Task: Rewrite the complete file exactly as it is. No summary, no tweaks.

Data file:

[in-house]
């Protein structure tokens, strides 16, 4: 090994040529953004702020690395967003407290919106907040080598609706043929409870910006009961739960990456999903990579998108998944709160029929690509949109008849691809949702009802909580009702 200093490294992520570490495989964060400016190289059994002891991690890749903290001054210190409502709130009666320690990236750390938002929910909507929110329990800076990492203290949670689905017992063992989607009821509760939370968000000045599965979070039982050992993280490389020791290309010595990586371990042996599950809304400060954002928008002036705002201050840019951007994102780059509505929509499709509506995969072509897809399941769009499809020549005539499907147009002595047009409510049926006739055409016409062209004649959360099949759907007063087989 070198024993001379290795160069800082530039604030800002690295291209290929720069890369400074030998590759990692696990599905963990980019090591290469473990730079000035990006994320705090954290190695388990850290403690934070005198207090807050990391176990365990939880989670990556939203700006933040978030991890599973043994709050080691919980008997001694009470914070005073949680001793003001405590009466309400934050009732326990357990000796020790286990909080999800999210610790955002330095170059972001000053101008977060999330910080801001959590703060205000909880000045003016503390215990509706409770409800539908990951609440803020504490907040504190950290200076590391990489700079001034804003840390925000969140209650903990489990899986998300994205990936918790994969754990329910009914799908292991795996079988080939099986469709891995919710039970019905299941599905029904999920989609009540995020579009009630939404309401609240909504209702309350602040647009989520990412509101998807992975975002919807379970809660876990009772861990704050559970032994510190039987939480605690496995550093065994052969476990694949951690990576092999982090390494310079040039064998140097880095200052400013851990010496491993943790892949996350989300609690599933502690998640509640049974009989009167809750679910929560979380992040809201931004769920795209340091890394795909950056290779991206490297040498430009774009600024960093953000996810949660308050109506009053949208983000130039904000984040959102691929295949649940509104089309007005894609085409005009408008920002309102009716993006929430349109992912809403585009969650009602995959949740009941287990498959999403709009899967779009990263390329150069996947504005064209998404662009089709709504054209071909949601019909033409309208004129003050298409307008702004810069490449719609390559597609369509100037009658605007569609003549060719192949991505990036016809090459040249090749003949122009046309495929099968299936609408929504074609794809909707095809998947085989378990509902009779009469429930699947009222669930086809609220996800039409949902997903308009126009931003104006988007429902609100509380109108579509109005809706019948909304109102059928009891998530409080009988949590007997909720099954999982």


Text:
[in-house]
């Protein structure tokens, strides 16, 4: 090994040529953004702020690395967003407290919106907040080598609706043929409870910006009961739960990456999903990579998108998944709160029929690509949109008849691809949702009802909580009702 200093490294992520570490495989964060400016190289059994002891991690890749903290001054210190409502709130009666320690990236750390938002929910909507929110329990800076990492203290949670689905017992063992989607009821509760939370968000000045599965979070039982050992993280490389020791290309010595990586371990042996599950809304400060954002928008002036705002201050840019951007994102780059509505929509499709509506995969072509897809399941769009499809020549005539499907147009002595047009409510049926006739055409016409062209004649959360099949759907007063087989 070198024993001379290795160069800082530039604030800002690295291209290929720069890369400074030998590759990692696990599905963990980019090591290469473990730079000035990006994320705090954290190695388990850290403690934070005198207090807050990391176990365990939880989670990556939203700006933040978030991890599973043994709050080691919980008997001694009470914070005073949680001793003001405590009466309400934050009732326990357990000796020790286990909080999800999210610790955002330095170059972001000053101008977060999330910080801001959590703060205000909880000045003016503390215990509706409770409800539908990951609440803020504490907040504190950290200076590391990489700079001034804003840390925000969140209650903990489990899986998300994205990936918790994969754990329910009914799908292991795996079988080939099986469709891995919710039970019905299941599905029904999920989609009540995020579009009630939404309401609240909504209702309350602040647009989520990412509101998807992975975002919807379970809660876990009772861990704050559970032994510190039987939480605690496995550093065994052969476990694949951690990576092999982090390494310079040039064998140097880095200052400013851990010496491993943790892949996350989300609690599933502690998640509640049974009989009167809750679910929560979380992040809201931004769920795209340091890394795909950056290779991206490297040498430009774009600024960093953000996810949660308050109506009053949208983000130039904000984040959102691929295949649940509104089309007005894609085409005009408008920002309102009716993006929430349109992912809403585009969650009602995959949740009941287990498959999403709009899967779009990263390329150069996947504005064209998404662009089709709504054209071909949601019909033409309208004129003050298409307008702004810069490449719609390559597609369509100037009658605007569609003549060719192949991505990036016809090459040249090749003949122009046309495929099968299936609408929504074609794809909707095809998947085989378990509902009779009469429930699947009222669930086809609220996800039409949902997903308009126009931003104006988007429902609100509380109108579509109005809706019948909304109102059928009891998530409080009988949590007997909720099954999982």